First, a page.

restricted access Chapter 4. Shuttering the Service
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79 New York City’s nurses and social workers witnessed firsthand the devastation wrought by what was at first haltingly described as a “business depression,” or an “emergency.” The Research Bureau of the city’s Welfare Council, the now new and privately funded agency also addressing the issue of coordinating the delivery of health and social welfare services, turned to them to gain an initial “impressionistic” view of the plight of families and individuals during the harsh winter of 1930 and 1931. Some nine hundred women making close to their normal four thousand visits to homes each day between October 1930 and May 1931 participated. Most of these women had the kind of long-­ standing service in their neighborhoods and communities that allowed them to compare conditions before the economic collapse with the current ones. They saw “an unusual and disturbing amount of suffering.” They saw cases of “actual destitution ,” and families on the brink of such destitution because families and friends they might normally rely upon were in similar circumstances.1 Social workers felt grim. They experienced dramatic increases in cases, often marked by what they believed to be expectations for financial assistance rather than more humble and embarrassed requests for any resources that might be forthcoming.2 The city’s public health nurses, such as those working in the schools in the Bellevue-­ Yorkville Demonstration, noted difficulty in evoking interest among parents in their messages of health education for their children. They remained sympathetic, noting that messages about, for example, dental hygiene, would not become a priority among parents “who were worried about the rent and the next meal.”3 Those at the Henry Street Settlement’s Visiting Nurse Society remained adamant about separating their bedside nursing from any kind of Shuttering the Service Chapter 4 80 Nursing with a Message relief work. Unlike groups such as teachers and police officers who had devised impromptu relief strategies, they believed, echoing Wald’s need to maintain the boundary between nursing and social welfare, that such work would be distracting from its core mission of nursing the sick.4 But, overall, public health nurses in both public and private agencies felt cause for optimism about the long-­ term effects of the economic crisis on the future of their discipline. Perhaps , they wondered, “the time and attention they gave to helping people about their economic problems in time of need may bear fruit in a greater willingness to heed the advice of a nurse when she goes to them about matters of health.”5 Nurses at the East Harlem Nursing and Health Service knew of the effects of this massive economic collapse. The Depression and the accompanying unemployment had hit the community early and hard. An informal survey of families receiving its services in January 1934 found 73 percent dependent on outside sources of income; 24 percent with a bare subsistence income; and a mere 1 percent as moderately comfortable. A more formal 1934 survey of 602 families found 61 percent of families on relief; and of the 37 percent still described as “self-­ supporting,” 22 percent were still vulnerable as they were living on savings or with other family members.6 Yet, East Harlem nurses also felt reason for optimism. “In the face of the depression conditions, these families have maintained their morale and their children’s health to an amazing degree.”7 But if the East Harlem nurses knew about their families’ economic vulnerability , they thought little of the changing social and healthcare landscape. Throughout the 1930s, Puerto Rican families increasingly settled in the neighborhoods of East Harlem. Moreover, these families were moving into a public healthcare system increasingly dominated by the rise in hospitals and outpatient clinics where families increasingly sought medical care. This chapter argues that the nurses in New York City’s demonstration projects paid little attention to warnings about the implications of these new clinical sites for public health practice. They steadfastly maintained the site of their practices to that place where they thought it could be most effectively and independently exercised: with cooperative families in their own homes, in the clinics the nurses controlled, and in the classrooms they created. Despite their commitment to maternal-­ child health initiatives, this narrow focus allowed them to ignore professionally one of the most pressing public health issues in the city in the early 1930s: the newly rising rates of maternal mortality attributed by both the New York Academy of Medicine and the Maternity Center Association to poor...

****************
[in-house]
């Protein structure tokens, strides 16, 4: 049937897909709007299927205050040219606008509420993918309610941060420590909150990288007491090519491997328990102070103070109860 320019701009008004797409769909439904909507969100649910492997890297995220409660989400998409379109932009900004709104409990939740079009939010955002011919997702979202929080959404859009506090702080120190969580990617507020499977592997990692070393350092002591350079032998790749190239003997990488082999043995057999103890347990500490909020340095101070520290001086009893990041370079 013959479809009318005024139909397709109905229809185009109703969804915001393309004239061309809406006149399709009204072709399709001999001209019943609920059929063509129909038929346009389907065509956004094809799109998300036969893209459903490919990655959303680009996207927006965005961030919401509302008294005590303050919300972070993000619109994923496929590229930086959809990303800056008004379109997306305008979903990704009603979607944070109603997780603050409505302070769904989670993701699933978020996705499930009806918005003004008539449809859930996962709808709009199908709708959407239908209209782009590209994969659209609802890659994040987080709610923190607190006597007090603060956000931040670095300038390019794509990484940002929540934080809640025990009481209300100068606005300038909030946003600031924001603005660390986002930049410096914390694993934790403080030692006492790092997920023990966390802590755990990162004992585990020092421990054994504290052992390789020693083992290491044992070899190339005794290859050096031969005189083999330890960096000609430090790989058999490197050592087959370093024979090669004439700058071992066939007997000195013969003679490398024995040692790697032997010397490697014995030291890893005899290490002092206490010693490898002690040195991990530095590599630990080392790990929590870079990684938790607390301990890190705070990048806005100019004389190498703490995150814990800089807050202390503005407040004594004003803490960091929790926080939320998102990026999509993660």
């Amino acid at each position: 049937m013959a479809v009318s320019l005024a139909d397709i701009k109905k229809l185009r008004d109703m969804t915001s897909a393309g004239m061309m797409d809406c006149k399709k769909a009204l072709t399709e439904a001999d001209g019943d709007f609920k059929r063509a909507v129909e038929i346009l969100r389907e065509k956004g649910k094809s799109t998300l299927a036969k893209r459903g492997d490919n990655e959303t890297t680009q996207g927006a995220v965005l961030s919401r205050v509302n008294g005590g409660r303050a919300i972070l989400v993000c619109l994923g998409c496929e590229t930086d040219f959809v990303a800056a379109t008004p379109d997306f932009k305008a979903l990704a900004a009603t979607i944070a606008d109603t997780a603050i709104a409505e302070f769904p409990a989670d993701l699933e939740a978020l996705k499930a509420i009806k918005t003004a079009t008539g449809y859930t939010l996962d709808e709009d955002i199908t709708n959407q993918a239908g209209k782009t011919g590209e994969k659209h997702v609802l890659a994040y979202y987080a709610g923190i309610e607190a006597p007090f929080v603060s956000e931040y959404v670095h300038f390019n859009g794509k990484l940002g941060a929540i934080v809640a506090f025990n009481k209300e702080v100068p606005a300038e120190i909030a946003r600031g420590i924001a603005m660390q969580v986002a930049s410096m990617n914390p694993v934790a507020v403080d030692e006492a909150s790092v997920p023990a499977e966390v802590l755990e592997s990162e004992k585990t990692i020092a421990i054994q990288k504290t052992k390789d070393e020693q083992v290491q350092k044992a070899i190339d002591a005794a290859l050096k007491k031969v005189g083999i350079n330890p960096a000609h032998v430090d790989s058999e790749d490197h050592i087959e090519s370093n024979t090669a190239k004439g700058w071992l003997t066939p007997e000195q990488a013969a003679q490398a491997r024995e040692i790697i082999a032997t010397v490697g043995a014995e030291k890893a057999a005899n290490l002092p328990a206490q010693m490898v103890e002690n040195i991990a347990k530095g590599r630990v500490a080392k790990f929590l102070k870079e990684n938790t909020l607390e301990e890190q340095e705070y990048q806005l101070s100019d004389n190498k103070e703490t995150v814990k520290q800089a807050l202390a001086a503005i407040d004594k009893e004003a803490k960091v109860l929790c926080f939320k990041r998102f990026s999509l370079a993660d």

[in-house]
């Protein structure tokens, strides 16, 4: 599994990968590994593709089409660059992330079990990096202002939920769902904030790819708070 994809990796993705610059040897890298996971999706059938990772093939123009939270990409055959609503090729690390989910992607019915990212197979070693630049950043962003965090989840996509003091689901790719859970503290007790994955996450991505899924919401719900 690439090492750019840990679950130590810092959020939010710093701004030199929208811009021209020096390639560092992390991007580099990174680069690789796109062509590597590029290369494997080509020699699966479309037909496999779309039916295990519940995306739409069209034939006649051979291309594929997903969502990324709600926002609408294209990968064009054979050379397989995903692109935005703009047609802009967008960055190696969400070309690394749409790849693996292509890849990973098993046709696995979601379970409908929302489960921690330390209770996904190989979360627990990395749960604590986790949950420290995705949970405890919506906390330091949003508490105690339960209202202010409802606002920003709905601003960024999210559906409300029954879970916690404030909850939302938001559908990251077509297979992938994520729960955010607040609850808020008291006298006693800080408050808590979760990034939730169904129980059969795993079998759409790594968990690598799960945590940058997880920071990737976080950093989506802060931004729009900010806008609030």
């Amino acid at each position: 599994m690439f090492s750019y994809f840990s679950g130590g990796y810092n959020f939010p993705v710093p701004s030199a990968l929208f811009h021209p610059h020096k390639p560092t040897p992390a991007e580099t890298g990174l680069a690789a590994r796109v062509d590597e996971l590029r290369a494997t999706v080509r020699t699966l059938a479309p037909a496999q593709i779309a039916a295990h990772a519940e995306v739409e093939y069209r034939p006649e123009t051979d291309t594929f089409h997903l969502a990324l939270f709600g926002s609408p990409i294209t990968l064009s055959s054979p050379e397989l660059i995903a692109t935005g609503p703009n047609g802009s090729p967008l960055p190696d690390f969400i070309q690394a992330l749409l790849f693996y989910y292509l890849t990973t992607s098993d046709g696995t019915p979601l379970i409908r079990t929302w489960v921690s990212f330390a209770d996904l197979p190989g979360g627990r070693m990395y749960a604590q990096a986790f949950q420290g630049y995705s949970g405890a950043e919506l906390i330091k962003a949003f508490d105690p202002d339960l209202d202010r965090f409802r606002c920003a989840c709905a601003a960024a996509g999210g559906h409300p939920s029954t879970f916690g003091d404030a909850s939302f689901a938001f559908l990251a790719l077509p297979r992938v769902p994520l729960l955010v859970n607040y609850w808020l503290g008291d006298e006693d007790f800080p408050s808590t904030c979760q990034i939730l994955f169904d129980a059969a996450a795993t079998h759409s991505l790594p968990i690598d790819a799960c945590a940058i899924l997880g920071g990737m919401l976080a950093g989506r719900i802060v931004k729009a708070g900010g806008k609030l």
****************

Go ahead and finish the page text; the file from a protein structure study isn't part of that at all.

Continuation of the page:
Subject Headings

  • Community health nursing -- New York (State) -- New York.
  • Public health nursing -- New York (State) -- New York.
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